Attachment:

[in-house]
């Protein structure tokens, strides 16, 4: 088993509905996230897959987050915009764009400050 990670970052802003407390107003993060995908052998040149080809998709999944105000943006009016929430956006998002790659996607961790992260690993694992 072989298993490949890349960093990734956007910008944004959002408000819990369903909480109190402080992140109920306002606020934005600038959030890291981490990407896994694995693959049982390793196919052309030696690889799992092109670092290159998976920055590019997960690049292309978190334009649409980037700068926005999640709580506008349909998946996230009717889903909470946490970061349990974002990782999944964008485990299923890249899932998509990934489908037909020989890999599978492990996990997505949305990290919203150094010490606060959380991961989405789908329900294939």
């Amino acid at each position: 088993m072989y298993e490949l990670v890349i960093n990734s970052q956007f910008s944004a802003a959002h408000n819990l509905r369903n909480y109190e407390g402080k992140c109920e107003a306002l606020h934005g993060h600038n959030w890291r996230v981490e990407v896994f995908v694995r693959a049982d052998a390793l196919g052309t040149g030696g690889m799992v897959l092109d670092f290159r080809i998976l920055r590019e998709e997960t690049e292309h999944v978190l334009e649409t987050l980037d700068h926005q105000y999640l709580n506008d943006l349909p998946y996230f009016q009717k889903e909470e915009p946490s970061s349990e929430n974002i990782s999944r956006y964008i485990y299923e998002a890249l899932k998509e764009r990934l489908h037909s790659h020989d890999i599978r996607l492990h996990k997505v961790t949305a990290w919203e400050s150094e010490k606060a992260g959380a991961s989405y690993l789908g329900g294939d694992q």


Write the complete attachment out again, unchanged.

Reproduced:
[in-house]
């Protein structure tokens, strides 16, 4: 088993509905996230897959987050915009764009400050 990670970052802003407390107003993060995908052998040149080809998709999944105000943006009016929430956006998002790659996607961790992260690993694992 072989298993490949890349960093990734956007910008944004959002408000819990369903909480109190402080992140109920306002606020934005600038959030890291981490990407896994694995693959049982390793196919052309030696690889799992092109670092290159998976920055590019997960690049292309978190334009649409980037700068926005999640709580506008349909998946996230009717889903909470946490970061349990974002990782999944964008485990299923890249899932998509990934489908037909020989890999599978492990996990997505949305990290919203150094010490606060959380991961989405789908329900294939």
């Amino acid at each position: 088993m072989y298993e490949l990670v890349i960093n990734s970052q956007f910008s944004a802003a959002h408000n819990l509905r369903n909480y109190e407390g402080k992140c109920e107003a306002l606020h934005g993060h600038n959030w890291r996230v981490e990407v896994f995908v694995r693959a049982d052998a390793l196919g052309t040149g030696g690889m799992v897959l092109d670092f290159r080809i998976l920055r590019e998709e997960t690049e292309h999944v978190l334009e649409t987050l980037d700068h926005q105000y999640l709580n506008d943006l349909p998946y996230f009016q009717k889903e909470e915009p946490s970061s349990e929430n974002i990782s999944r956006y964008i485990y299923e998002a890249l899932k998509e764009r990934l489908h037909s790659h020989d890999i599978r996607l492990h996990k997505v961790t949305a990290w919203e400050s150094e010490k606060a992260g959380a991961s989405y690993l789908g329900g294939d694992q």